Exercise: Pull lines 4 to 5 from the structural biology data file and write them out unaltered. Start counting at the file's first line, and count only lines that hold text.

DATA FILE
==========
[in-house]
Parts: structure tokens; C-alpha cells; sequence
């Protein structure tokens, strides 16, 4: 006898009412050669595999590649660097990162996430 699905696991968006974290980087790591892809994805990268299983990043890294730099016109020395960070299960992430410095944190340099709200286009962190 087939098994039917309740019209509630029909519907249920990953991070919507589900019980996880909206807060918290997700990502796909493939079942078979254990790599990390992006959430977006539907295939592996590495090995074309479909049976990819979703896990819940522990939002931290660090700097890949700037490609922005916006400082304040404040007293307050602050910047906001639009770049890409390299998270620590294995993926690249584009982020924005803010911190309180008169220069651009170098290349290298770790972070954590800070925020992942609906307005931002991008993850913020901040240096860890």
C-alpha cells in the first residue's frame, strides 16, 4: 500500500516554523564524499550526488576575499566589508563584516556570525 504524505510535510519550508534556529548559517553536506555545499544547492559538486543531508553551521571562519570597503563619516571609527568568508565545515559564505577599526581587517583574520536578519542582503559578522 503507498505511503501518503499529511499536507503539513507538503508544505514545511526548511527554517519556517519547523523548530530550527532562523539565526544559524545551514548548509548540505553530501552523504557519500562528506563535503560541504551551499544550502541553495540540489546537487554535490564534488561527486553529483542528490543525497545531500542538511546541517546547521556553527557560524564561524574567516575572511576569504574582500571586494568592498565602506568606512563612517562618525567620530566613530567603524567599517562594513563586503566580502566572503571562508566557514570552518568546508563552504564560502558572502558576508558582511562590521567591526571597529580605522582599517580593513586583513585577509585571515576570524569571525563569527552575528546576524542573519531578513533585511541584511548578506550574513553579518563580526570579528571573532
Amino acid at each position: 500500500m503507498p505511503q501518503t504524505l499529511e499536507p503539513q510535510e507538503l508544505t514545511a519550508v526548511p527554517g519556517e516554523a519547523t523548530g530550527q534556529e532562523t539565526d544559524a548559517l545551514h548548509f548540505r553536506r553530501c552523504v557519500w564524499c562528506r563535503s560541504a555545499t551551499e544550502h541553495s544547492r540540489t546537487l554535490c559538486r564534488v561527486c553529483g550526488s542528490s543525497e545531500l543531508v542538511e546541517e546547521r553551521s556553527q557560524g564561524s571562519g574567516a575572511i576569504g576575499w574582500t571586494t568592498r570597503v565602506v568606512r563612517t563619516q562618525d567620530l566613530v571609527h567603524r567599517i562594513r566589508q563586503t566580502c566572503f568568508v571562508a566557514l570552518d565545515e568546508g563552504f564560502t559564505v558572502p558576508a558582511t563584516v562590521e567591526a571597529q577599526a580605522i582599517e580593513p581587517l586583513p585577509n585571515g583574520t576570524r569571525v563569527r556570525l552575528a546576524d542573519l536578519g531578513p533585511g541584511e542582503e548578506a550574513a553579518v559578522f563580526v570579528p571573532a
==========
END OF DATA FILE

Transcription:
C-alpha cells in the first residue's frame, strides 16, 4: 500500500516554523564524499550526488576575499566589508563584516556570525 504524505510535510519550508534556529548559517553536506555545499544547492559538486543531508553551521571562519570597503563619516571609527568568508565545515559564505577599526581587517583574520536578519542582503559578522 503507498505511503501518503499529511499536507503539513507538503508544505514545511526548511527554517519556517519547523523548530530550527532562523539565526544559524545551514548548509548540505553530501552523504557519500562528506563535503560541504551551499544550502541553495540540489546537487554535490564534488561527486553529483542528490543525497545531500542538511546541517546547521556553527557560524564561524574567516575572511576569504574582500571586494568592498565602506568606512563612517562618525567620530566613530567603524567599517562594513563586503566580502566572503571562508566557514570552518568546508563552504564560502558572502558576508558582511562590521567591526571597529580605522582599517580593513586583513585577509585571515576570524569571525563569527552575528546576524542573519531578513533585511541584511548578506550574513553579518563580526570579528571573532
Amino acid at each position: 500500500m503507498p505511503q501518503t504524505l499529511e499536507p503539513q510535510e507538503l508544505t514545511a519550508v526548511p527554517g519556517e516554523a519547523t523548530g530550527q534556529e532562523t539565526d544559524a548559517l545551514h548548509f548540505r553536506r553530501c552523504v557519500w564524499c562528506r563535503s560541504a555545499t551551499e544550502h541553495s544547492r540540489t546537487l554535490c559538486r564534488v561527486c553529483g550526488s542528490s543525497e545531500l543531508v542538511e546541517e546547521r553551521s556553527q557560524g564561524s571562519g574567516a575572511i576569504g576575499w574582500t571586494t568592498r570597503v565602506v568606512r563612517t563619516q562618525d567620530l566613530v571609527h567603524r567599517i562594513r566589508q563586503t566580502c566572503f568568508v571562508a566557514l570552518d565545515e568546508g563552504f564560502t559564505v558572502p558576508a558582511t563584516v562590521e567591526a571597529q577599526a580605522i582599517e580593513p581587517l586583513p585577509n585571515g583574520t576570524r569571525v563569527r556570525l552575528a546576524d542573519l536578519g531578513p533585511g541584511e542582503e548578506a550574513a553579518v559578522f563580526v570579528p571573532a